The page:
Ginger was third on the list, and I had that in my refrigerator, so I made ginger juice and started drinking a glass of water with a teaspoon of ginger juice.
The next day the stomach pain was gone.
I’ve been on the BTD for 11 years now. It’s become routine. Once in while I wonder, is the BTD really the reason I feel so good, have so much energy, and take no prescription medication? Last week was the affirmation I needed. Avoids do indeed effect the way I feel. BTD supplements do protect me when avoids are unavoidable. I am on the right path, and I’m staying with it!
DD and SIL chose not to find out whether they were having a boy or a girl. When they had their sonogram, the technician knew that they didn’t want to know. At one point she got a good look, smiled, and said, “Your baby has gender!” But she blocked that part of the video, and deleted reference to it in her report.
Everyone is now trying to guess whether BC is a boy or a girl. Speculation is running about 80% for a boy. DD put a picture on facebook last night and asked her friends to post their guess. Boy is winning on facebook as well.
I don’t have a gut feel about gender. Perhaps I lean a little toward girl, but I think that’s mostly because I’m such a contrarian.
I have a son and a daughter. Both were fun babies. Both are delightful adults. I am content with whatever God has given.
However, I do find myself increasingly curious about whether we have a Type A or a Type O.
Are we going to have a carnivore or an herbivore? Will I be taking BC out for barbeque or salad bars? Am I going to be fixing hamburgers or peanut butter sandwiches?
Either way will be fine with me. We will bake cookies with neutral flour. We can roll power balls before we walk to the mailbox.
A few years ago at a Tupperware party I bought a set of forms to make my own popsicles. They have been waiting in the back of the cabinet for the first grandbaby to arrive. I’m going to eat my share of pineapple and grape juice popsicles on the back porch.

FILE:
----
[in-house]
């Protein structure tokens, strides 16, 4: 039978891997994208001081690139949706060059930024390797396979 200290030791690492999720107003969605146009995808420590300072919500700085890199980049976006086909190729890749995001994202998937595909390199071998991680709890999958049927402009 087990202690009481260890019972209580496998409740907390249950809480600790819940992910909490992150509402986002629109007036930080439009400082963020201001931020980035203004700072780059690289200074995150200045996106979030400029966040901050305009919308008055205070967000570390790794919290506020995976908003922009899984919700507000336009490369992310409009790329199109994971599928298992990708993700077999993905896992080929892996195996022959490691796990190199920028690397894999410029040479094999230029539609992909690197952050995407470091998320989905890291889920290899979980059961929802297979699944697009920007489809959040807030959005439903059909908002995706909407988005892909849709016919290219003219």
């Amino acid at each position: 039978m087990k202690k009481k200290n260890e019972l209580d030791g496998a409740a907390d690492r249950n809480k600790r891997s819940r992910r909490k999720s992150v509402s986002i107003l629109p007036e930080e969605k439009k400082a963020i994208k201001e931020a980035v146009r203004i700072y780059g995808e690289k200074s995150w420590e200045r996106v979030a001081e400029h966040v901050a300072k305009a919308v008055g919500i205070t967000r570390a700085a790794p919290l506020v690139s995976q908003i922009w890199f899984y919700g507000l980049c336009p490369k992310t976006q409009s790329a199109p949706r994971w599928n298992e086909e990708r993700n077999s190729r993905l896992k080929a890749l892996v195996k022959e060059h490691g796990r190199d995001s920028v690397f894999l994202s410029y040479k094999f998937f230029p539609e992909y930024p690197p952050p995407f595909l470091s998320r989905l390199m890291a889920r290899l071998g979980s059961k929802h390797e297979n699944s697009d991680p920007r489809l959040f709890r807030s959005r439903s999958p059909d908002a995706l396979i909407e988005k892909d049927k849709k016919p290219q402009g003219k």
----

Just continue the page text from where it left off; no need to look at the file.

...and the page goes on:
Have you ever really wanted a product to work, and eventually had to admit that it just made you feel bad? I am that way about a mayonnaise substitute.
I love chicken salad, tuna salad, and carrot salad. I have been using a canola mayonnaise that doesn't have any avoids except a little white vinegar way down at the bottom of the ingredient list. I chose canola because it is neutral for me, and it has a lot of Omega 3. The only problem is that the one Tablespoon serving size isn't nearly enough to make salads as creamy as I like them, so I always use too much.
One day I saw an ad for a mayonnaise substitute, and I got excited. It wasn't a chemical concoction. It was made with real ingredients that I could pronounce. The ad said it was creamy, just like mayonnaise, but it had zero fat and zero calories. Though the ingredients were real food, there were several avoids, but I chose to ignore them. I know better than to ignore that many avoids! But this was a new product, and I really wanted it to work. I bought a jar.
It was creamy, though not creamy in the same way real mayonnaise is creamy. The taste was acceptable, but again not quite like real mayonnaise. It had more vinegar tang than I like. However, by the time I mixed in the celery, apple, and walnuts, it made a good chicken salad.
In spite of my high expectations, it didn't settle well in my stomach. It reminded me of the way I felt before the BTD when my digestive system was always inflamed. I wanted this product to work. I tried it again. In fact I tried it several times, but the results were always the same.
People sometimes ask me how I can stay on the BTD and forego eating wheat and most dairy. I tell them that pain is an excellent motivator. When I eat wheat and dairy, my stomach hurts, and I don't like pain.
As enticing as the idea of low calorie, low fat chicken and tuna salad is to me, the pain is just not worth it. I'm going to discard the mayonnaise substitute.
Before I close, I will give you a quick baby update. DD is now three weeks from her due date. BC has turned and is head down. DD is 1 cm dilated, and is feeling a few Braxton Hicks contractions. While we are all very eager for this baby's birth, we also hope BC will stay in the womb for another two weeks.
We are waiting and praying and smiling.